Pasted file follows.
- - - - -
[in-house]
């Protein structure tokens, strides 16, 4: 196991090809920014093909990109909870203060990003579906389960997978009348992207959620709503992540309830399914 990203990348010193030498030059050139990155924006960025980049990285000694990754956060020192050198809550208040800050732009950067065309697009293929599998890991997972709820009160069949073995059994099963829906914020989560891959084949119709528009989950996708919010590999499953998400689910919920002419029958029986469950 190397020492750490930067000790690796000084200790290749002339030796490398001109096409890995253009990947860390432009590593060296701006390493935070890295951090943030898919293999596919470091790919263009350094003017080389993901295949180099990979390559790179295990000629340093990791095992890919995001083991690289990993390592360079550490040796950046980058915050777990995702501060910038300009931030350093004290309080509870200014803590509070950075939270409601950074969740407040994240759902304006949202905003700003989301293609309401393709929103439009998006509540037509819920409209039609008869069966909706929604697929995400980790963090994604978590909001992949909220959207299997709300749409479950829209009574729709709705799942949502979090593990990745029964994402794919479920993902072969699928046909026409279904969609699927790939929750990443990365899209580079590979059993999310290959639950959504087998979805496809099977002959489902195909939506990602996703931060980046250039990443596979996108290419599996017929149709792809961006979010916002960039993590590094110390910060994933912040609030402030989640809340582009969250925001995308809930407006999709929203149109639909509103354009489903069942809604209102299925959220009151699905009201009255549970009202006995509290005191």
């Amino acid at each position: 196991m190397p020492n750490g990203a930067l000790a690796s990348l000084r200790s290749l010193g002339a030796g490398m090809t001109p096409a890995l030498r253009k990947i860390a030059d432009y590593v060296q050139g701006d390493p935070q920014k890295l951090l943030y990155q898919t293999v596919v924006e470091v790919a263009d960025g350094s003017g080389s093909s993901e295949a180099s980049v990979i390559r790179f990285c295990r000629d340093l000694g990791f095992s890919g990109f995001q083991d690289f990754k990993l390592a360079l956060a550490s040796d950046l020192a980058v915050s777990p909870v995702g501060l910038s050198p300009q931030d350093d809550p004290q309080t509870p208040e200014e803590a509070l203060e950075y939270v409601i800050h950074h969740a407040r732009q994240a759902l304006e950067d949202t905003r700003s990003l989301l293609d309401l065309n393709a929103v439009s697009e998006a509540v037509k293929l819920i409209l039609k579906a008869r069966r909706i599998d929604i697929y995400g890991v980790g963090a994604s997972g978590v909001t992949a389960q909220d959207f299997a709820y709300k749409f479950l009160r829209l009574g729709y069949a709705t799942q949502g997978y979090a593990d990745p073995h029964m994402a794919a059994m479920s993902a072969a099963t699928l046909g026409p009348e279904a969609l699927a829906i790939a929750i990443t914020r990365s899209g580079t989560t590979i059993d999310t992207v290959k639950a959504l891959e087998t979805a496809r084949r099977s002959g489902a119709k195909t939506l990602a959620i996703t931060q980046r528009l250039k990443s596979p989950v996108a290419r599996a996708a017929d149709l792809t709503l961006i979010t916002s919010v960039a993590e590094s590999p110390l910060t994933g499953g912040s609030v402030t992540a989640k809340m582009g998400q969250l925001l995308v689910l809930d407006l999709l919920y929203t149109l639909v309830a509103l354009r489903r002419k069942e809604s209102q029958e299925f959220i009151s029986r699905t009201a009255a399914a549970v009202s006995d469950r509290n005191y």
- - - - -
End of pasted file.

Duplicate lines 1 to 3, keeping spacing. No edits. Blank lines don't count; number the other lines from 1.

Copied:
[in-house]
């Protein structure tokens, strides 16, 4: 196991090809920014093909990109909870203060990003579906389960997978009348992207959620709503992540309830399914 990203990348010193030498030059050139990155924006960025980049990285000694990754956060020192050198809550208040800050732009950067065309697009293929599998890991997972709820009160069949073995059994099963829906914020989560891959084949119709528009989950996708919010590999499953998400689910919920002419029958029986469950 190397020492750490930067000790690796000084200790290749002339030796490398001109096409890995253009990947860390432009590593060296701006390493935070890295951090943030898919293999596919470091790919263009350094003017080389993901295949180099990979390559790179295990000629340093990791095992890919995001083991690289990993390592360079550490040796950046980058915050777990995702501060910038300009931030350093004290309080509870200014803590509070950075939270409601950074969740407040994240759902304006949202905003700003989301293609309401393709929103439009998006509540037509819920409209039609008869069966909706929604697929995400980790963090994604978590909001992949909220959207299997709300749409479950829209009574729709709705799942949502979090593990990745029964994402794919479920993902072969699928046909026409279904969609699927790939929750990443990365899209580079590979059993999310290959639950959504087998979805496809099977002959489902195909939506990602996703931060980046250039990443596979996108290419599996017929149709792809961006979010916002960039993590590094110390910060994933912040609030402030989640809340582009969250925001995308809930407006999709929203149109639909509103354009489903069942809604209102299925959220009151699905009201009255549970009202006995509290005191």
């Amino acid at each position: 196991m190397p020492n750490g990203a930067l000790a690796s990348l000084r200790s290749l010193g002339a030796g490398m090809t001109p096409a890995l030498r253009k990947i860390a030059d432009y590593v060296q050139g701006d390493p935070q920014k890295l951090l943030y990155q898919t293999v596919v924006e470091v790919a263009d960025g350094s003017g080389s093909s993901e295949a180099s980049v990979i390559r790179f990285c295990r000629d340093l000694g990791f095992s890919g990109f995001q083991d690289f990754k990993l390592a360079l956060a550490s040796d950046l020192a980058v915050s777990p909870v995702g501060l910038s050198p300009q931030d350093d809550p004290q309080t509870p208040e200014e803590a509070l203060e950075y939270v409601i800050h950074h969740a407040r732009q994240a759902l304006e950067d949202t905003r700003s990003l989301l293609d309401l065309n393709a929103v439009s697009e998006a509540v037509k293929l819920i409209l039609k579906a008869r069966r909706i599998d929604i697929y995400g890991v980790g963090a994604s997972g978590v909001t992949a389960q909220d959207f299997a709820y709300k749409f479950l009160r829209l009574g729709y069949a709705t799942q949502g997978y979090a593990d990745p073995h029964m994402a794919a059994m479920s993902a072969a099963t699928l046909g026409p009348e279904a969609l699927a829906i790939a929750i990443t914020r990365s899209g580079t989560t590979i059993d999310t992207v290959k639950a959504l891959e087998t979805a496809r084949r099977s002959g489902a119709k195909t939506l990602a959620i996703t931060q980046r528009l250039k990443s596979p989950v996108a290419r599996a996708a017929d149709l792809t709503l961006i979010t916002s919010v960039a993590e590094s590999p110390l910060t994933g499953g912040s609030v402030t992540a989640k809340m582009g998400q969250l925001l995308v689910l809930d407006l999709l919920y929203t149109l639909v309830a509103l354009r489903r002419k069942e809604s209102q029958e299925f959220i009151s029986r699905t009201a009255a399914a549970v009202s006995d469950r509290n005191y």